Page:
The Administration’s FY17 Budget Reduction Plan and the FY18 Budget Proposal propose drastic cuts to STAG categorical grants which will severely limit states’ ability to implement core water protection programs as required by the CWA. Included in STAG categorical grants are §106 and §319 funds.
The proposed reduction in FY18 federal funding to states will leave states with fewer resources, while their obligations under environmental statutes remain the same.
For the principles of cooperative federalism to work, there must be a strong and stable state partner.
§106 of the CWA is the only authorized funding source provided to the states and interstates being leveraged by states to directly assist with preventing, reducing, and eliminating pollution to the nation’s waters. It is these funds that are used to help develop standards, set pollution reduction loads, issue permits, confirm compliance, monitor results, and report on successes.
§319 funds are used for restoration efforts for waterbodies primarily impaired by nonpoint source pollution and the majority of the waterbodies on CWA §303(d) list are impaired by nonpoint source pollution. And while further collaboration with USDA is important for addressing agriculture based pollution, there is no other federal funding source available to support states efforts to address the other types of nonpoint source water pollution. Eliminating federal §319 funding will handicap state ability to address nonpoint pollution, which is already a difficult, cost-intensive problem facing states as is.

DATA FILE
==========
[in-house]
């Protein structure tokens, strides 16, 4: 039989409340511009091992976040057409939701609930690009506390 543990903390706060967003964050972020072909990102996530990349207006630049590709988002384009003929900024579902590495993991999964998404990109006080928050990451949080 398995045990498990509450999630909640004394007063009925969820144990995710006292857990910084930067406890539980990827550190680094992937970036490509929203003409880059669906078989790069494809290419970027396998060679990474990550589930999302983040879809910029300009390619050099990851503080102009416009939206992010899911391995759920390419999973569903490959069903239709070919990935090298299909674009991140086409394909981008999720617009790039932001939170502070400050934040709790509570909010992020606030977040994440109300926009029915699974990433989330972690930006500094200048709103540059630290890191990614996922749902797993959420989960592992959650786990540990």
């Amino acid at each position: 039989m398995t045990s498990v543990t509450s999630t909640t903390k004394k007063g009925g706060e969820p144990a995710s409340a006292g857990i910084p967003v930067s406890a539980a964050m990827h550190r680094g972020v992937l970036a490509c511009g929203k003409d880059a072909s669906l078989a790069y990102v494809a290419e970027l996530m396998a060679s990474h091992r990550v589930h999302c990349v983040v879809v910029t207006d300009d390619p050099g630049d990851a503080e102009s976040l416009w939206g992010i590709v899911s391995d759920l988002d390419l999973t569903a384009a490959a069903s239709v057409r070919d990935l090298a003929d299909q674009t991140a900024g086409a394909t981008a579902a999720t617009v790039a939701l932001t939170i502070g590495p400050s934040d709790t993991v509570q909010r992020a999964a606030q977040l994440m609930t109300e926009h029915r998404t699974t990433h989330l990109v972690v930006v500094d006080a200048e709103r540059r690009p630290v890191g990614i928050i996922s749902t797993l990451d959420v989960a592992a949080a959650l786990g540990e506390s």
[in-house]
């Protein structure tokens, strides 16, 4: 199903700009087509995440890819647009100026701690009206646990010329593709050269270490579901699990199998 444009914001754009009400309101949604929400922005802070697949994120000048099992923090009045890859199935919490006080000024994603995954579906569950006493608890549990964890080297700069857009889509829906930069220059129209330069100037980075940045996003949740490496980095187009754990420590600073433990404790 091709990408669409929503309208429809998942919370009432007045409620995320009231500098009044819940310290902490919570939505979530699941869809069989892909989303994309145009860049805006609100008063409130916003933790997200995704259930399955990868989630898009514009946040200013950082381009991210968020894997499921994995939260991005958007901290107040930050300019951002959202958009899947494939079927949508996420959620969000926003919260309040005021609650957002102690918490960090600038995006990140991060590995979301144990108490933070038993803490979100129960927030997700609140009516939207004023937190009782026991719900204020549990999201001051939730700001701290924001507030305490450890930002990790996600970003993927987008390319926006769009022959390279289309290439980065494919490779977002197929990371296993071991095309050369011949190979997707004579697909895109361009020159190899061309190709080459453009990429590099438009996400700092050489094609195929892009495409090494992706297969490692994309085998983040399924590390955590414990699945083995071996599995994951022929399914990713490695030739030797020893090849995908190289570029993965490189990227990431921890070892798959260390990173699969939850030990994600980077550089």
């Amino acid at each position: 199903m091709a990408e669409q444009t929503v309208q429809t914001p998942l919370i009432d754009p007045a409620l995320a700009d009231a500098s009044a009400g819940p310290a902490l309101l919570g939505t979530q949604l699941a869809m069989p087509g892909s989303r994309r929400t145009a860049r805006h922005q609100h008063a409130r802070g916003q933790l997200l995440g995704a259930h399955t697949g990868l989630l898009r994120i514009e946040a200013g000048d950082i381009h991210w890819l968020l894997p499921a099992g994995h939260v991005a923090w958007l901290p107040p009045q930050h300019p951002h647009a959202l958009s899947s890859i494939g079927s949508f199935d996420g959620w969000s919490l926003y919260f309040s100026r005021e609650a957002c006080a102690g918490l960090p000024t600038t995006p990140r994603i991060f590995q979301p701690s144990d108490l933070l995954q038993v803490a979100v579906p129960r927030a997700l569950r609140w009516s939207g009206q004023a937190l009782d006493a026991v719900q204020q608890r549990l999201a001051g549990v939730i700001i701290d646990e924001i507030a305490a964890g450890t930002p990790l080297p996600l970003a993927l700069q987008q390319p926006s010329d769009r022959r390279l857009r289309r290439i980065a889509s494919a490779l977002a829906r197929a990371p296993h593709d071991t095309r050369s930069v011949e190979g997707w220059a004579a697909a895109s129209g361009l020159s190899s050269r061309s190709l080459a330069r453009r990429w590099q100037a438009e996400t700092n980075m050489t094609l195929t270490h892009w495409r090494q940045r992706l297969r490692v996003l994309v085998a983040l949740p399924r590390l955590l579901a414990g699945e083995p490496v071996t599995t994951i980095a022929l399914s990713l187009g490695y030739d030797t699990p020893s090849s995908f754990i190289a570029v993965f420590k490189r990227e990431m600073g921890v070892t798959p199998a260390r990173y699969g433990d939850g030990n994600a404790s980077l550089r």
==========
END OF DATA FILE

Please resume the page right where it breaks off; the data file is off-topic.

We support the focus on increased infrastructure funding through the State Revolving Fund programs and new programs such as WIFIA. However, any infrastructure push will require state resources including staff to ensure these funds are awarded and disbursed effectively and efficiently.
Applying for and administering SRF funds will take both take longer with state resources stretched thinner. State agency operations which ensure that SRF/WIFIA projects can proceed unencumbered will be affected
Often overlooked, these funds benefit the regional economic development of any and all communities. When industries look to relocate or expand, they often consider the availability of adequate quantity and quality of water. Water is a necessity of not only the industrial process but all the quality of life workers will experience. Businesses also must consider whether a given state agency will be able to issue permits and provide support in a timely manner, or whether they will slow development due to state agencies being overburdened. Finally, these funds are a vital part of ensuring outdoor recreation. Keeping bodies of water healthy for families, children, pets, and wildlife that use them is vital for economically vibrant communities.
Budget Fiscal Year 2018 Talking Points